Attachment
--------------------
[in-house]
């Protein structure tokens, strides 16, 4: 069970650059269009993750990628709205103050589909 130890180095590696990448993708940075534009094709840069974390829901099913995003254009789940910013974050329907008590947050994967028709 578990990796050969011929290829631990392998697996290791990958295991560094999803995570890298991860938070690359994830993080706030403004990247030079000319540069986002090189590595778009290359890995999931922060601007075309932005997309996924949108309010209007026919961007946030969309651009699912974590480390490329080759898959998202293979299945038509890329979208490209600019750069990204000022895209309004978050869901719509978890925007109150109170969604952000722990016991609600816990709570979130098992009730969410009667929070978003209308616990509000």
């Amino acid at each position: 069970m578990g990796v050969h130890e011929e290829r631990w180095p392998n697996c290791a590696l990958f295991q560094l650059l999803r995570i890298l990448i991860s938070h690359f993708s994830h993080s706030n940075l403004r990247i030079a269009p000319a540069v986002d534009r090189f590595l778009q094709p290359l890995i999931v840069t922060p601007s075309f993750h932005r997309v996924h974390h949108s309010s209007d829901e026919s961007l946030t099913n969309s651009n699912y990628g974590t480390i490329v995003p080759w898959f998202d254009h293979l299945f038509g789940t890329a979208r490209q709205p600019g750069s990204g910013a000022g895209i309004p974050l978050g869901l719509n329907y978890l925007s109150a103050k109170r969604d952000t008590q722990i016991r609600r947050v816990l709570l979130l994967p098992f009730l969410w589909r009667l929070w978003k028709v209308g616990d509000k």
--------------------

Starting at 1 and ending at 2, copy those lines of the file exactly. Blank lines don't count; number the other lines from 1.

[in-house]
């Protein structure tokens, strides 16, 4: 069970650059269009993750990628709205103050589909 130890180095590696990448993708940075534009094709840069974390829901099913995003254009789940910013974050329907008590947050994967028709 578990990796050969011929290829631990392998697996290791990958295991560094999803995570890298991860938070690359994830993080706030403004990247030079000319540069986002090189590595778009290359890995999931922060601007075309932005997309996924949108309010209007026919961007946030969309651009699912974590480390490329080759898959998202293979299945038509890329979208490209600019750069990204000022895209309004978050869901719509978890925007109150109170969604952000722990016991609600816990709570979130098992009730969410009667929070978003209308616990509000």